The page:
TV China Review

TV China
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TV China ReviewThe editors of this volume assign it to students and teachers of "undergraduate and graduate seminars devoted to Chinese television," but here's hoping that its audience will include large numbers of non-commissioned readers interested in good thinking about how large parts of the world work these days. One very large part is Chinese television, and here is a collection of twelve scholarly essays that neatly and in some places profoundly contemplates the contemporary dynamics and future implications of that vast and vastly transformed empire.

TV China's twelve chapters are arranged in four parts: Institution; Programming; Reception; and Going Global. These divisions reflect the editors' effort to provide a composite view capable of generating significant common themes. The themes that emerge address the forces that are transforming Chinese television, and the way that Chinese television, in turn, may be transforming China. Briefly, over the last couple of decades Chinese television has emerged as China's most popular medium. As a consequence of economic and technological transformations, it has developed into a much more complex institution, no longer simply a mouthpiece of the Chinese state. As one contributor puts it, Chinese television must now satisfy both "party logic" and "people logic." To the extent that responding to audience preferences and concerns has become critical for commercial reasons, television seems to be suborning something like increased public participation in China's political discourse. Editor Cris Berry's chapter is particularly engaging on this, delineating a "public space" inspired by documentary programming on Shanghai TV that doesn't fit neatly into classical "public sphere" and "civil society" frames but constitutes an important entry nevertheless. Editor Ying Zhu, meanwhile, closes the volume with a ranging contemplation of the implications of a Chinese television industry that is pursuing global interests even as global interests pursue the Chinese television market, adding a further degree of complexity. The upshot for Chinese television appears to be more players driven by more interests in a more open climate.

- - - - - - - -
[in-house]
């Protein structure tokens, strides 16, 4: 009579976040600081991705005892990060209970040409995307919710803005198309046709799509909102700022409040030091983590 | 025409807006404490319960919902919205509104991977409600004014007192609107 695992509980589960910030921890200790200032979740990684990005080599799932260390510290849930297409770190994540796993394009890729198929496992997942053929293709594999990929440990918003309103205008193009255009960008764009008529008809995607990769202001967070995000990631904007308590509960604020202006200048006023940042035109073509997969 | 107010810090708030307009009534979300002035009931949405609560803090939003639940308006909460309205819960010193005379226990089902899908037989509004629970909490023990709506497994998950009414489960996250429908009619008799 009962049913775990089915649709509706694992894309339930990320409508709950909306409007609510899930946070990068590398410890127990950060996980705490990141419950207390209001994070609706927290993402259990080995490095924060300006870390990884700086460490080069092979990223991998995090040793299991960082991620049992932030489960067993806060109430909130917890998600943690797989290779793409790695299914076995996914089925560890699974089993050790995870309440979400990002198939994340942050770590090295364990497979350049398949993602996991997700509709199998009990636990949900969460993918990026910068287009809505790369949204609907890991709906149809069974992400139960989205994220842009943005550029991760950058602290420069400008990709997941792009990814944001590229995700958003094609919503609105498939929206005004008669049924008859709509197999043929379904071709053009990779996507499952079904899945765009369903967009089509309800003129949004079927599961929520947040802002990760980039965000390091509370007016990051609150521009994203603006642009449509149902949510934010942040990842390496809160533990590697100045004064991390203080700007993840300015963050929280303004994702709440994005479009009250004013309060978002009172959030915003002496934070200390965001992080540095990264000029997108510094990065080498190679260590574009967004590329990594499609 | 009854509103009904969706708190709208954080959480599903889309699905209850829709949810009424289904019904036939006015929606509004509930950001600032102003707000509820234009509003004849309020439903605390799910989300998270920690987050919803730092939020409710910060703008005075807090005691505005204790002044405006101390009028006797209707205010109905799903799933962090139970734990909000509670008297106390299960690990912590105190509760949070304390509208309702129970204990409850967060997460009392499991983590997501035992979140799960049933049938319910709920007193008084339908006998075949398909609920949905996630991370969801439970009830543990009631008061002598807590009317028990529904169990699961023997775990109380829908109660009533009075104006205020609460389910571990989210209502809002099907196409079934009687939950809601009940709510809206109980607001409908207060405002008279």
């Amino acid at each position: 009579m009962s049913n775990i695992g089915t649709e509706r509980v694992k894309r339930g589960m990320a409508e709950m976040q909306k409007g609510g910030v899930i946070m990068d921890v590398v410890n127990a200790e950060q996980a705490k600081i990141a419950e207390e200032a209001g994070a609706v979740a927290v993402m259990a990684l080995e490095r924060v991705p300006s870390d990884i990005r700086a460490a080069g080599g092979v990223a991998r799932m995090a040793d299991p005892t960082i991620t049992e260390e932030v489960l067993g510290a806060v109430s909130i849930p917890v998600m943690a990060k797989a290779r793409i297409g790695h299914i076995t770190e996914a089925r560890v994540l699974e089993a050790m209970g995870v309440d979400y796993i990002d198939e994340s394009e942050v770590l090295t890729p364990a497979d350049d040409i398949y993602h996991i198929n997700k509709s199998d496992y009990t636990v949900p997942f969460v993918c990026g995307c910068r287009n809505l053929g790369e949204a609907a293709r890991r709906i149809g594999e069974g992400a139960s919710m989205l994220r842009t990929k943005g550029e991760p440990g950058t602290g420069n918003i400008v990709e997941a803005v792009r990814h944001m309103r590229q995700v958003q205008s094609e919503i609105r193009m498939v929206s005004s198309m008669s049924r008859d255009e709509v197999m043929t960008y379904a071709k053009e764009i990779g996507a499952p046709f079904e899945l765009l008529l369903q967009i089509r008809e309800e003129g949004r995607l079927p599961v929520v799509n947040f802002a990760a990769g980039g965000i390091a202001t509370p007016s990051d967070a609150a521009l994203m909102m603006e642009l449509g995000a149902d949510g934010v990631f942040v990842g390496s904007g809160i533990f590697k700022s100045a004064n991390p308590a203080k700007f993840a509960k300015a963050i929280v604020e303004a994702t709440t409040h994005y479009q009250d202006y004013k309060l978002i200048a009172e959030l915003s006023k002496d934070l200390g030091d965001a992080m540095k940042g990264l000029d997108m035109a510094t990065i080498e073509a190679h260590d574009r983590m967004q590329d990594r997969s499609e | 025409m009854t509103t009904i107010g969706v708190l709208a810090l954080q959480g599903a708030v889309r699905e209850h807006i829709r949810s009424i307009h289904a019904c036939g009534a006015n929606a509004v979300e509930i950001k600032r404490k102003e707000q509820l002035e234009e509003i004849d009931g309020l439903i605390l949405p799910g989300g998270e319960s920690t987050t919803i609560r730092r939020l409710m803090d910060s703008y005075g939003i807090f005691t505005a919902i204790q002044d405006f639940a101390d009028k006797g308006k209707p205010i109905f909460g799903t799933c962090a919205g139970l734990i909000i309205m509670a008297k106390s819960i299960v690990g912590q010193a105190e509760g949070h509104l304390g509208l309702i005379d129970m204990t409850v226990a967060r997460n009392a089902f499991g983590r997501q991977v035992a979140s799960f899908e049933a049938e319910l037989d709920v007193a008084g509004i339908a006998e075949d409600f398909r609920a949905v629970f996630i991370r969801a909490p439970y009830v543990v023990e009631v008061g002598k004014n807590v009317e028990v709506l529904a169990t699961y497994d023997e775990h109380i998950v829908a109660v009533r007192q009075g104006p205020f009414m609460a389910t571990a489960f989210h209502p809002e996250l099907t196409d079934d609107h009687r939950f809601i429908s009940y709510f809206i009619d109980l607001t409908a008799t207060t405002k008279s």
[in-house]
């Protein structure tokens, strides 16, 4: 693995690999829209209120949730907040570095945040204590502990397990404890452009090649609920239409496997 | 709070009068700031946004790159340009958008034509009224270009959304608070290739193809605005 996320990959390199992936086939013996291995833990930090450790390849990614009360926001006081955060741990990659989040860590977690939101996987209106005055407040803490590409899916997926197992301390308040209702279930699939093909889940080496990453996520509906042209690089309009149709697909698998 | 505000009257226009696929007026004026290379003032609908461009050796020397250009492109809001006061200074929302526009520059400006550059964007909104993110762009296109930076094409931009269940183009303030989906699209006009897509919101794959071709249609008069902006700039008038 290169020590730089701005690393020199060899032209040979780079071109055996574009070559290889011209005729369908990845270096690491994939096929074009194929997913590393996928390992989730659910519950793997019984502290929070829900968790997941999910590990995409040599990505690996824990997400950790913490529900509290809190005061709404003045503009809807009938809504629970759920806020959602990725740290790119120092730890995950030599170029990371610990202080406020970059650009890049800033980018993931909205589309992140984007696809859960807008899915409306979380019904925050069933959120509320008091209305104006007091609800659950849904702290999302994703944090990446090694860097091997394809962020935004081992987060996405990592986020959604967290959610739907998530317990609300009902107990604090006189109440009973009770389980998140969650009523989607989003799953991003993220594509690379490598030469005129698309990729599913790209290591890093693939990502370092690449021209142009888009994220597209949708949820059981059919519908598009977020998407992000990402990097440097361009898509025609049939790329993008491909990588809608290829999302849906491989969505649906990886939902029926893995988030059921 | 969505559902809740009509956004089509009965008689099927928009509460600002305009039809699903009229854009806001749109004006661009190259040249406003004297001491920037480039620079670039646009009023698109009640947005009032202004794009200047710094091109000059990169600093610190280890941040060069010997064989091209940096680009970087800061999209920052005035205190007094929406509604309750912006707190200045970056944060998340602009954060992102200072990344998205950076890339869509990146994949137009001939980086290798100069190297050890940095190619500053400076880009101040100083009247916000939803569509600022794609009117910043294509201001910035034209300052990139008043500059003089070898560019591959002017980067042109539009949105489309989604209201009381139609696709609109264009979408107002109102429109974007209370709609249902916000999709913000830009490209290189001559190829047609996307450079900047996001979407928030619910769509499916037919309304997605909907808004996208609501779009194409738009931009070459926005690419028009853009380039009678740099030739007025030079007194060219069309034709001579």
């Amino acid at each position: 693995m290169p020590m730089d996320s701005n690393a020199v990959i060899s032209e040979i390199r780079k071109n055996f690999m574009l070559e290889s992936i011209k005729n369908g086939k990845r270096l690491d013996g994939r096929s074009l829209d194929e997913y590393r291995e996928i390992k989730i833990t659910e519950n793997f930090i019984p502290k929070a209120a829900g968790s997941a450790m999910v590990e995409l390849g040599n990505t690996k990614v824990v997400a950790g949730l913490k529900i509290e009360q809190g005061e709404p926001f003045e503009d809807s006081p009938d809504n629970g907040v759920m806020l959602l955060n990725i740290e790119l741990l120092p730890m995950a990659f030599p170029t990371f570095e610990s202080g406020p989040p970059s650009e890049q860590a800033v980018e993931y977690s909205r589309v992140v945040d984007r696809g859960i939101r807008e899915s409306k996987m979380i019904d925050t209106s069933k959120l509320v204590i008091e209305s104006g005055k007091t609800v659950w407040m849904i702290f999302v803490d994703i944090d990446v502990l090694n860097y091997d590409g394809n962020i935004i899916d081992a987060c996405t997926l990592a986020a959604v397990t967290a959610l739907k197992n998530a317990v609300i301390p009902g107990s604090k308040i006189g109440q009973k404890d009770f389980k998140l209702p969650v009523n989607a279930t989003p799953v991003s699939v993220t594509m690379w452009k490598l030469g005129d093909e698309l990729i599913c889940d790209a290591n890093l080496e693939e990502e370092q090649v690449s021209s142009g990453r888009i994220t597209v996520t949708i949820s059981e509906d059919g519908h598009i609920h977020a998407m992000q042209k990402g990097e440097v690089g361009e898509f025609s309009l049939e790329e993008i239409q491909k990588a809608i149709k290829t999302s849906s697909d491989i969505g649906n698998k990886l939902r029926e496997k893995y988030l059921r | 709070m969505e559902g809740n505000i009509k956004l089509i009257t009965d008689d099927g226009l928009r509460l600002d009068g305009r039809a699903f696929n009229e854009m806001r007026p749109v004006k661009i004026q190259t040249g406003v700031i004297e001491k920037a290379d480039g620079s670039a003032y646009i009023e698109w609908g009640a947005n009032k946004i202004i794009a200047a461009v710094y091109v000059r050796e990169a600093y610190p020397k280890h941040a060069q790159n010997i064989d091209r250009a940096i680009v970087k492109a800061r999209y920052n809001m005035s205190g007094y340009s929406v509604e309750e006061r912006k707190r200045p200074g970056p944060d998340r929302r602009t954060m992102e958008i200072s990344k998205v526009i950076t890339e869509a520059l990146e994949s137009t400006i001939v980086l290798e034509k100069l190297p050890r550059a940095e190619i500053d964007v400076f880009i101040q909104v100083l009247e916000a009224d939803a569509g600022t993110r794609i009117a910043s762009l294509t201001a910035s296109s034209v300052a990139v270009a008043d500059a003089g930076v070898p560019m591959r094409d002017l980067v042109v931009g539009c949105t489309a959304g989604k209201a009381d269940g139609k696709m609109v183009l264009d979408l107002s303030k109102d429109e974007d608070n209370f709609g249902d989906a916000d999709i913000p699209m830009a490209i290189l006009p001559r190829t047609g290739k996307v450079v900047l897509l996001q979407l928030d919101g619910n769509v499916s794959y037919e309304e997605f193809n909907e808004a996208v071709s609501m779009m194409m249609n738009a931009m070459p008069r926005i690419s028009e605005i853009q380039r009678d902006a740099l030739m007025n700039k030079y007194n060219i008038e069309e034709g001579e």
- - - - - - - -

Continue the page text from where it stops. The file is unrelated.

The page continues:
TV China Overview

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